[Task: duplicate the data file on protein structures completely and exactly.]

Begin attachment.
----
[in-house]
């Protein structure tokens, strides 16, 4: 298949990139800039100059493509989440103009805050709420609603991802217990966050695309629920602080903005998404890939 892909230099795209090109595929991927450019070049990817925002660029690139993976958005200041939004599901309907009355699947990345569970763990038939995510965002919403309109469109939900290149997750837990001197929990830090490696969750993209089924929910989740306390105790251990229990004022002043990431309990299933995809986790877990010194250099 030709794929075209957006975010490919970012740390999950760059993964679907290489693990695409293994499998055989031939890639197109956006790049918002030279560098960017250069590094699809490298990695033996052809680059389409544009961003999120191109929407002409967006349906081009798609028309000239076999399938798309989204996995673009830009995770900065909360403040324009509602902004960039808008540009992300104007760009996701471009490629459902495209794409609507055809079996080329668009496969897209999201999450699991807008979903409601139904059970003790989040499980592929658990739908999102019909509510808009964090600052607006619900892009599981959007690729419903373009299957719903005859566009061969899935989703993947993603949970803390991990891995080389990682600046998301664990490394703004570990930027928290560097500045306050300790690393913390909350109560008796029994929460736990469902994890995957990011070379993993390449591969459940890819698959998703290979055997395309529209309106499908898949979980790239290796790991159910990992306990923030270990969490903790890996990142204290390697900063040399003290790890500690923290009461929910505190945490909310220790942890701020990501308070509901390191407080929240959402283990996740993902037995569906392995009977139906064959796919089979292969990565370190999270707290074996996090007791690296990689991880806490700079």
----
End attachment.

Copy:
[in-house]
């Protein structure tokens, strides 16, 4: 298949990139800039100059493509989440103009805050709420609603991802217990966050695309629920602080903005998404890939 892909230099795209090109595929991927450019070049990817925002660029690139993976958005200041939004599901309907009355699947990345569970763990038939995510965002919403309109469109939900290149997750837990001197929990830090490696969750993209089924929910989740306390105790251990229990004022002043990431309990299933995809986790877990010194250099 030709794929075209957006975010490919970012740390999950760059993964679907290489693990695409293994499998055989031939890639197109956006790049918002030279560098960017250069590094699809490298990695033996052809680059389409544009961003999120191109929407002409967006349906081009798609028309000239076999399938798309989204996995673009830009995770900065909360403040324009509602902004960039808008540009992300104007760009996701471009490629459902495209794409609507055809079996080329668009496969897209999201999450699991807008979903409601139904059970003790989040499980592929658990739908999102019909509510808009964090600052607006619900892009599981959007690729419903373009299957719903005859566009061969899935989703993947993603949970803390991990891995080389990682600046998301664990490394703004570990930027928290560097500045306050300790690393913390909350109560008796029994929460736990469902994890995957990011070379993993390449591969459940890819698959998703290979055997395309529209309106499908898949979980790239290796790991159910990992306990923030270990969490903790890996990142204290390697900063040399003290790890500690923290009461929910505190945490909310220790942890701020990501308070509901390191407080929240959402283990996740993902037995569906392995009977139906064959796919089979292969990565370190999270707290074996996090007791690296990689991880806490700079």